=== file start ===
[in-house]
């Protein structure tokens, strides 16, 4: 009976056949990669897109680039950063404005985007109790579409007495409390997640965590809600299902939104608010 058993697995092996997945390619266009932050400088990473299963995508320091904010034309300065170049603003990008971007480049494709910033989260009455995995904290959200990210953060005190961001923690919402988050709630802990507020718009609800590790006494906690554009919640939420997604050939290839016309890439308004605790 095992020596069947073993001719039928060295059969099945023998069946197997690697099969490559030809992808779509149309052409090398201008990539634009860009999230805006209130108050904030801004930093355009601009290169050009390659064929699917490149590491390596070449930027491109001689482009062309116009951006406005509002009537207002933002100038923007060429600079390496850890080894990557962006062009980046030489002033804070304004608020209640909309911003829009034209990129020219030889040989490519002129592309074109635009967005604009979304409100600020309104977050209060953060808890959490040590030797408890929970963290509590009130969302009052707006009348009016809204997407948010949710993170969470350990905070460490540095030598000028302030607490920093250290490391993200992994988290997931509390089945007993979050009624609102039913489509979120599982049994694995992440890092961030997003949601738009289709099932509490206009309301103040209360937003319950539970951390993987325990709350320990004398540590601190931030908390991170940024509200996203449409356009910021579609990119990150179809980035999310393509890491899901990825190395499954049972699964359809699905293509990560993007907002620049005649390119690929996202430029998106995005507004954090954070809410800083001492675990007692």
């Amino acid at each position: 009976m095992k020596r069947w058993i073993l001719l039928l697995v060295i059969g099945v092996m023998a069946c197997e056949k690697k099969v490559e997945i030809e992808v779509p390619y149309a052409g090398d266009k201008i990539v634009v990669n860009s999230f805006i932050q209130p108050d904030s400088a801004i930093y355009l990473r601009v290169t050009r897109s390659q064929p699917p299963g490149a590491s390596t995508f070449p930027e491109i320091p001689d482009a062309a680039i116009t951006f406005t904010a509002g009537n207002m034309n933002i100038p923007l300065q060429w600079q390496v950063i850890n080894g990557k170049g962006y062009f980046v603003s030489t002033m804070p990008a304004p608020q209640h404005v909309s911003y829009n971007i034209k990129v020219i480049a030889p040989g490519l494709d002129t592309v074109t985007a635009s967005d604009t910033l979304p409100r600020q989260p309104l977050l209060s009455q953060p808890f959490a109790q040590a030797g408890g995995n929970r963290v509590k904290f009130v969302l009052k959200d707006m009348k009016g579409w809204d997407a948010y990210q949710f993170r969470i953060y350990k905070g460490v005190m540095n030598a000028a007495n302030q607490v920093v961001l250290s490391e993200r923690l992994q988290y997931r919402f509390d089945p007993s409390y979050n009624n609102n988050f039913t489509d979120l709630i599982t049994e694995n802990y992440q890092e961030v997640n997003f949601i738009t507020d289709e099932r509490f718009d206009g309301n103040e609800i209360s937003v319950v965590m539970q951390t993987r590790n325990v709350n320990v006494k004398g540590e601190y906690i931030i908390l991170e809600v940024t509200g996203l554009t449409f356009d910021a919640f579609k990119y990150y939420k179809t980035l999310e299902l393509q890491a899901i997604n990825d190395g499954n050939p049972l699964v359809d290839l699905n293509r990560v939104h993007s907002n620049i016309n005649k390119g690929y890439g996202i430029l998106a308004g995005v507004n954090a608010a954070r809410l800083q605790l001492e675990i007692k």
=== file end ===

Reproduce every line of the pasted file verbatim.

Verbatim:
[in-house]
């Protein structure tokens, strides 16, 4: 009976056949990669897109680039950063404005985007109790579409007495409390997640965590809600299902939104608010 058993697995092996997945390619266009932050400088990473299963995508320091904010034309300065170049603003990008971007480049494709910033989260009455995995904290959200990210953060005190961001923690919402988050709630802990507020718009609800590790006494906690554009919640939420997604050939290839016309890439308004605790 095992020596069947073993001719039928060295059969099945023998069946197997690697099969490559030809992808779509149309052409090398201008990539634009860009999230805006209130108050904030801004930093355009601009290169050009390659064929699917490149590491390596070449930027491109001689482009062309116009951006406005509002009537207002933002100038923007060429600079390496850890080894990557962006062009980046030489002033804070304004608020209640909309911003829009034209990129020219030889040989490519002129592309074109635009967005604009979304409100600020309104977050209060953060808890959490040590030797408890929970963290509590009130969302009052707006009348009016809204997407948010949710993170969470350990905070460490540095030598000028302030607490920093250290490391993200992994988290997931509390089945007993979050009624609102039913489509979120599982049994694995992440890092961030997003949601738009289709099932509490206009309301103040209360937003319950539970951390993987325990709350320990004398540590601190931030908390991170940024509200996203449409356009910021579609990119990150179809980035999310393509890491899901990825190395499954049972699964359809699905293509990560993007907002620049005649390119690929996202430029998106995005507004954090954070809410800083001492675990007692």
């Amino acid at each position: 009976m095992k020596r069947w058993i073993l001719l039928l697995v060295i059969g099945v092996m023998a069946c197997e056949k690697k099969v490559e997945i030809e992808v779509p390619y149309a052409g090398d266009k201008i990539v634009v990669n860009s999230f805006i932050q209130p108050d904030s400088a801004i930093y355009l990473r601009v290169t050009r897109s390659q064929p699917p299963g490149a590491s390596t995508f070449p930027e491109i320091p001689d482009a062309a680039i116009t951006f406005t904010a509002g009537n207002m034309n933002i100038p923007l300065q060429w600079q390496v950063i850890n080894g990557k170049g962006y062009f980046v603003s030489t002033m804070p990008a304004p608020q209640h404005v909309s911003y829009n971007i034209k990129v020219i480049a030889p040989g490519l494709d002129t592309v074109t985007a635009s967005d604009t910033l979304p409100r600020q989260p309104l977050l209060s009455q953060p808890f959490a109790q040590a030797g408890g995995n929970r963290v509590k904290f009130v969302l009052k959200d707006m009348k009016g579409w809204d997407a948010y990210q949710f993170r969470i953060y350990k905070g460490v005190m540095n030598a000028a007495n302030q607490v920093v961001l250290s490391e993200r923690l992994q988290y997931r919402f509390d089945p007993s409390y979050n009624n609102n988050f039913t489509d979120l709630i599982t049994e694995n802990y992440q890092e961030v997640n997003f949601i738009t507020d289709e099932r509490f718009d206009g309301n103040e609800i209360s937003v319950v965590m539970q951390t993987r590790n325990v709350n320990v006494k004398g540590e601190y906690i931030i908390l991170e809600v940024t509200g996203l554009t449409f356009d910021a919640f579609k990119y990150y939420k179809t980035l999310e299902l393509q890491a899901i997604n990825d190395g499954n050939p049972l699964v359809d290839l699905n293509r990560v939104h993007s907002n620049i016309n005649k390119g690929y890439g996202i430029l998106a308004g995005v507004n954090a608010a954070r809410l800083q605790l001492e675990i007692k």